Here are some tips on how you could start making your home more energy efficient straight away without spending much – or anything at all.
As well as these small-scale energy saving ideas, there are also bigger home improvement projects you could think about.
The first step to saving money on energy is to understand what you’re spending. That's why a smart meter could help if you were able to get one, because it tells you how much gas and electricity you’re using in real time.
Even without that, you can check your bills and compare your usage to the expected usage for similar households.
Once you’ve worked out how much energy you’re using – and how much it’s costing you – there are plenty of quick wins that might help you reduce it. For example, you could use:
timers for electrical devices
dimmer switches for lighting
low-energy light bulbs
The Energy Saving Trust has guidance on thermostats and heating controls.
Other simple steps could help, such as not leaving gadgets on standby and using draught excluders to keep your home warm.
Sometimes, you might be able to make savings just by making better choices in the home, for example:
Shower or bath?
The Energy Saving Trust says a family of 4 could save about £75 a year on their gas bill if they fitted a water efficient shower head. And if they all swapped a bath once a week for a 5-minute shower, it could save up to a further £20 a year.
High or low temperature washing?
Avoid putting your washing machine onto a higher setting. Most detergents work perfectly well at lower temperatures like 30 degrees. You could save money by using an eco-wash setting and also waiting until you have a full load of washing.
And try to dry clothes on a line, or rack, rather than using a tumble dryer where possible.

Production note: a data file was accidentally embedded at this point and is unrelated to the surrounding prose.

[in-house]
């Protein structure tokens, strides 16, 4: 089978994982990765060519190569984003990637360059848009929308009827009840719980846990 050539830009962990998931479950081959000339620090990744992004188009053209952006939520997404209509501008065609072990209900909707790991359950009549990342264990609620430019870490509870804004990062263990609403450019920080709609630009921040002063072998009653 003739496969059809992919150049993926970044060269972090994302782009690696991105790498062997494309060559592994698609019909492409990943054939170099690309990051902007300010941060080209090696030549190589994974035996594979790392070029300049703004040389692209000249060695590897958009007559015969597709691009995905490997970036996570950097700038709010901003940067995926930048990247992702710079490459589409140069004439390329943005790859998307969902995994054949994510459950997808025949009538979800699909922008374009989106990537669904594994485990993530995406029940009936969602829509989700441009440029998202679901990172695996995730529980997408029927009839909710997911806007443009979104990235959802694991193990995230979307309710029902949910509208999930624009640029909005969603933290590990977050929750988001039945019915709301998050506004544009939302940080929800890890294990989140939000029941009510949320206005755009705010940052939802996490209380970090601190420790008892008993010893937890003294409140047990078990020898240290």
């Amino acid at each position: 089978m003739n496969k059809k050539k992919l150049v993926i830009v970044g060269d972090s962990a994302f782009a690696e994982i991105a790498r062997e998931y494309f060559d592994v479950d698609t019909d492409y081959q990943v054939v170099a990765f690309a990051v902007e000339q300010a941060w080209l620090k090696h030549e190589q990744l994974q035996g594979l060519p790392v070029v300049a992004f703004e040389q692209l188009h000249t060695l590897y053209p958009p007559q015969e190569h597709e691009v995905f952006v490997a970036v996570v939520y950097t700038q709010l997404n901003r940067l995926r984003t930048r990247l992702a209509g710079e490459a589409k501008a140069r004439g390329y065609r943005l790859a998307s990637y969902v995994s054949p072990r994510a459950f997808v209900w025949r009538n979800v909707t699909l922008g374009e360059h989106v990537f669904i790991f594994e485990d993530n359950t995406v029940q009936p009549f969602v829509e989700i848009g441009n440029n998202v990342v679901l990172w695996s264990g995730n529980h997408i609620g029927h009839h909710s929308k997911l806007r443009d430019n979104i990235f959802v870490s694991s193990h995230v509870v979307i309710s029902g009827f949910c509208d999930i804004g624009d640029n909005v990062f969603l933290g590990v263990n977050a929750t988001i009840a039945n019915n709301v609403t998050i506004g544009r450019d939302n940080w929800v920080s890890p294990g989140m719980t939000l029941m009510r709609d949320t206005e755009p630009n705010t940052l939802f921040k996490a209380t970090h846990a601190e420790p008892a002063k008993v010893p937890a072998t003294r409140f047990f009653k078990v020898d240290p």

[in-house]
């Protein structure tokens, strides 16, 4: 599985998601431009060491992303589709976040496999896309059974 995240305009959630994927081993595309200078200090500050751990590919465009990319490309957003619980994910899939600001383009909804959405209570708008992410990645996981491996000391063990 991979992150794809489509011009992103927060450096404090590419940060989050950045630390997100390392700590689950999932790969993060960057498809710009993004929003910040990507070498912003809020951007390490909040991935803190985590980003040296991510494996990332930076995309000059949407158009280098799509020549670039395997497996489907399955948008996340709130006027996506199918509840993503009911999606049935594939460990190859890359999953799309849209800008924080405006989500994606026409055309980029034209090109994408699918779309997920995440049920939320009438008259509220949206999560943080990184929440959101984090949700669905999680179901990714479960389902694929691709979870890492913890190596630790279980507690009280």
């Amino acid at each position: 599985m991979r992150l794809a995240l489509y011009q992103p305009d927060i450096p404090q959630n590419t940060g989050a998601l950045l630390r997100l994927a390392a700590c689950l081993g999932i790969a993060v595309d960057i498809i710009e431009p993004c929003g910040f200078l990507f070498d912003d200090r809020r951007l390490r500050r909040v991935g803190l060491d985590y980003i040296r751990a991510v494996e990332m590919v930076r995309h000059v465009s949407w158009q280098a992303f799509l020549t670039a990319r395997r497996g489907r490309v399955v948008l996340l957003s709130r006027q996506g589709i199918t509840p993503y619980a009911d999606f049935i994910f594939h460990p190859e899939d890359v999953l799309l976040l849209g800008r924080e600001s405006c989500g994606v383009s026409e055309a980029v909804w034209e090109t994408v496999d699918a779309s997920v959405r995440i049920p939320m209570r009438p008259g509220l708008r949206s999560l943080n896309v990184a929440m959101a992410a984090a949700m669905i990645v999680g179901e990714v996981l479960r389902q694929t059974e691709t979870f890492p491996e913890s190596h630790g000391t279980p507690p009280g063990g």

Laptop or desktop computer?
If you have a desktop computer, try to avoid using it if you can use a laptop instead. Laptops typically use a lot less power, according to the Energy Saving Trust, so this could make a big energy saving if you're working from home, as has become the norm for many people.
A laptop can also give you the freedom to work wherever you want in your home, so there's no need to feel tempted to turn up the heating if you're in a cold room.
Millions of households have seen their bills go up because of an increase in the energy price cap.
The cap is set by the energy regulator Ofgem and limits how much suppliers are allowed to charge for gas and electricity.
On 1 April 2021, the price cap rose by £96 for 11 million households who are on their supplier's default tariff and by £87 for 4 million customers on pre-payment meters.
Ofgem says consumers can still save up to £150 by shopping around. Read on to learn more about finding a better deal on energy.
According to research by the consumer group Which?, switching energy supplier is one of the most straightforward ways many of us could save money.
It says 11 million households are on a standard or default tariff but could save around £330 in a year by switching to the cheapest available deal.
You can get advice on how to do this from Ofgem (the Office of Gas and Electricity Markets). It has a list of accredited price comparison websites as well as tips on how to shop around.
Citizens Advice also has a guide to switching energy supplier, which includes guidance on what to do if you’re a tenant or in debt.
And MoneySavingExpert has launched an autoswitch service, which means you can choose to switch automatically every year to the cheapest deal.
For some bigger projects, you may need to invest a decent amount of money.
The government’s Green Homes Grant scheme has now ended.
Find out how to redeem a voucher if you applied for one before the deadline.
If you’re still not sure where you might be able to save money on energy, the government-backed Simple Energy Advice website has a useful energy efficiency calculator you can use.